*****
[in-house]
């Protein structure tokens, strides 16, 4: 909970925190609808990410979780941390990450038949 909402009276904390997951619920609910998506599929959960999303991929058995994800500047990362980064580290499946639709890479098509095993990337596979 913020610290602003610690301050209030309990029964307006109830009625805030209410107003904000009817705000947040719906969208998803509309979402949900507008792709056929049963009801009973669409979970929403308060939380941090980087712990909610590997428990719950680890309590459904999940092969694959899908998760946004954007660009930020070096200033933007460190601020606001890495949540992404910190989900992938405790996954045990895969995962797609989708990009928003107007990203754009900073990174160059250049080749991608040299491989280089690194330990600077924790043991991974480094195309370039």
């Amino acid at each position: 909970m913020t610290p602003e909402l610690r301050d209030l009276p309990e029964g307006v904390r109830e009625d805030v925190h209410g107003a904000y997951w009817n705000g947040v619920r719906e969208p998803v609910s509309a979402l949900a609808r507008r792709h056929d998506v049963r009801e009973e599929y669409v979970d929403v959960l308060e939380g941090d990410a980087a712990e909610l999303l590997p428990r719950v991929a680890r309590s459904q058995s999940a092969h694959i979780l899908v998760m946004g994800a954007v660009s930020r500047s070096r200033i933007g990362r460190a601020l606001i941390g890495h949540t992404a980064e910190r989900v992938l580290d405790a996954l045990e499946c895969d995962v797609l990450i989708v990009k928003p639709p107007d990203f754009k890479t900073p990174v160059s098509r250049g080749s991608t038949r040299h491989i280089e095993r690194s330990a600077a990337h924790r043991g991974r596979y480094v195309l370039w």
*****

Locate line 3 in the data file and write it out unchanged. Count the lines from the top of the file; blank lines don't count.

């Amino acid at each position: 909970m913020t610290p602003e909402l610690r301050d209030l009276p309990e029964g307006v904390r109830e009625d805030v925190h209410g107003a904000y997951w009817n705000g947040v619920r719906e969208p998803v609910s509309a979402l949900a609808r507008r792709h056929d998506v049963r009801e009973e599929y669409v979970d929403v959960l308060e939380g941090d990410a980087a712990e909610l999303l590997p428990r719950v991929a680890r309590s459904q058995s999940a092969h694959i979780l899908v998760m946004g994800a954007v660009s930020r500047s070096r200033i933007g990362r460190a601020l606001i941390g890495h949540t992404a980064e910190r989900v992938l580290d405790a996954l045990e499946c895969d995962v797609l990450i989708v990009k928003p639709p107007d990203f754009k890479t900073p990174v160059s098509r250049g080749s991608t038949r040299h491989i280089e095993r690194s330990a600077a990337h924790r043991g991974r596979y480094v195309l370039w």